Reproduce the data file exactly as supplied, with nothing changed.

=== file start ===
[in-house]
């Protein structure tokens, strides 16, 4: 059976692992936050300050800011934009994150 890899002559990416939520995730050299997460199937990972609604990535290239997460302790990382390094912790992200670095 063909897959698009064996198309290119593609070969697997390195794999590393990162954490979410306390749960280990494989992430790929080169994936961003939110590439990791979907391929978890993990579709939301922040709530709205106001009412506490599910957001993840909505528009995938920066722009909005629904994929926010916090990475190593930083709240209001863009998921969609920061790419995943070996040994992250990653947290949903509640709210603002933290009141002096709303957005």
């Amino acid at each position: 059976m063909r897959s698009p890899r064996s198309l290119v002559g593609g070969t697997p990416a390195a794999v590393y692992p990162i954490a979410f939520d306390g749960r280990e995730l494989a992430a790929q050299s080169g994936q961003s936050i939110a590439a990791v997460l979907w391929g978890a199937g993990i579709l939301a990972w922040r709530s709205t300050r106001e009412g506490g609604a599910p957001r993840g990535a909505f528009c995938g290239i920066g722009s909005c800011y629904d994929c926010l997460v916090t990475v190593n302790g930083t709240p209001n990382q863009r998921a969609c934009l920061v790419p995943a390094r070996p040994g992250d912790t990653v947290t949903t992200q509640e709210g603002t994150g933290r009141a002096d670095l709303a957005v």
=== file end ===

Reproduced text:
[in-house]
């Protein structure tokens, strides 16, 4: 059976692992936050300050800011934009994150 890899002559990416939520995730050299997460199937990972609604990535290239997460302790990382390094912790992200670095 063909897959698009064996198309290119593609070969697997390195794999590393990162954490979410306390749960280990494989992430790929080169994936961003939110590439990791979907391929978890993990579709939301922040709530709205106001009412506490599910957001993840909505528009995938920066722009909005629904994929926010916090990475190593930083709240209001863009998921969609920061790419995943070996040994992250990653947290949903509640709210603002933290009141002096709303957005």
């Amino acid at each position: 059976m063909r897959s698009p890899r064996s198309l290119v002559g593609g070969t697997p990416a390195a794999v590393y692992p990162i954490a979410f939520d306390g749960r280990e995730l494989a992430a790929q050299s080169g994936q961003s936050i939110a590439a990791v997460l979907w391929g978890a199937g993990i579709l939301a990972w922040r709530s709205t300050r106001e009412g506490g609604a599910p957001r993840g990535a909505f528009c995938g290239i920066g722009s909005c800011y629904d994929c926010l997460v916090t990475v190593n302790g930083t709240p209001n990382q863009r998921a969609c934009l920061v790419p995943a390094r070996p040994g992250d912790t990653v947290t949903t992200q509640e709210g603002t994150g933290r009141a002096d670095l709303a957005v």